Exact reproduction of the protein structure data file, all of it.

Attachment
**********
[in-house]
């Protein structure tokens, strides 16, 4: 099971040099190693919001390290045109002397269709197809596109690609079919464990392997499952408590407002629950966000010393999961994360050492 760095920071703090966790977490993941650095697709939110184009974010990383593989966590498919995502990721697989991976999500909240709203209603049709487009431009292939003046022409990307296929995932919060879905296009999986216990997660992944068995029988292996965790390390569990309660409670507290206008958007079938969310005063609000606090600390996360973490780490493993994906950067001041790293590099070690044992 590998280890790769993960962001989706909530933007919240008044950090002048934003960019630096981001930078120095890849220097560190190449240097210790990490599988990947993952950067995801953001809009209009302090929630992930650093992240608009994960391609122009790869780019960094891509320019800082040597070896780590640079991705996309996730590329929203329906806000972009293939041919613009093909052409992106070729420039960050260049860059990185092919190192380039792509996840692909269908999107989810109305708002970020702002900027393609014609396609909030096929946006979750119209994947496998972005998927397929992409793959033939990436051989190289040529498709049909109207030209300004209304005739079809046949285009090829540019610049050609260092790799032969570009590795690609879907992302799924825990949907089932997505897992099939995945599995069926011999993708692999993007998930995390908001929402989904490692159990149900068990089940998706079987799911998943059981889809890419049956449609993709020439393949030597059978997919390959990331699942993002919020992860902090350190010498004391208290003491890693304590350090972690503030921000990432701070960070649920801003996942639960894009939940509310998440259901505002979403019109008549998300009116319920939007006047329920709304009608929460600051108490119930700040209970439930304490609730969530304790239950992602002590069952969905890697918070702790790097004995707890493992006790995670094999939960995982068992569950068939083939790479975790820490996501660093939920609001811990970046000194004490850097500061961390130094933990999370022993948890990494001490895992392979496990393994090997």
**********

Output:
[in-house]
């Protein structure tokens, strides 16, 4: 099971040099190693919001390290045109002397269709197809596109690609079919464990392997499952408590407002629950966000010393999961994360050492 760095920071703090966790977490993941650095697709939110184009974010990383593989966590498919995502990721697989991976999500909240709203209603049709487009431009292939003046022409990307296929995932919060879905296009999986216990997660992944068995029988292996965790390390569990309660409670507290206008958007079938969310005063609000606090600390996360973490780490493993994906950067001041790293590099070690044992 590998280890790769993960962001989706909530933007919240008044950090002048934003960019630096981001930078120095890849220097560190190449240097210790990490599988990947993952950067995801953001809009209009302090929630992930650093992240608009994960391609122009790869780019960094891509320019800082040597070896780590640079991705996309996730590329929203329906806000972009293939041919613009093909052409992106070729420039960050260049860059990185092919190192380039792509996840692909269908999107989810109305708002970020702002900027393609014609396609909030096929946006979750119209994947496998972005998927397929992409793959033939990436051989190289040529498709049909109207030209300004209304005739079809046949285009090829540019610049050609260092790799032969570009590795690609879907992302799924825990949907089932997505897992099939995945599995069926011999993708692999993007998930995390908001929402989904490692159990149900068990089940998706079987799911998943059981889809890419049956449609993709020439393949030597059978997919390959990331699942993002919020992860902090350190010498004391208290003491890693304590350090972690503030921000990432701070960070649920801003996942639960894009939940509310998440259901505002979403019109008549998300009116319920939007006047329920709304009608929460600051108490119930700040209970439930304490609730969530304790239950992602002590069952969905890697918070702790790097004995707890493992006790995670094999939960995982068992569950068939083939790479975790820490996501660093939920609001811990970046000194004490850097500061961390130094933990999370022993948890990494001490895992392979496990393994090997």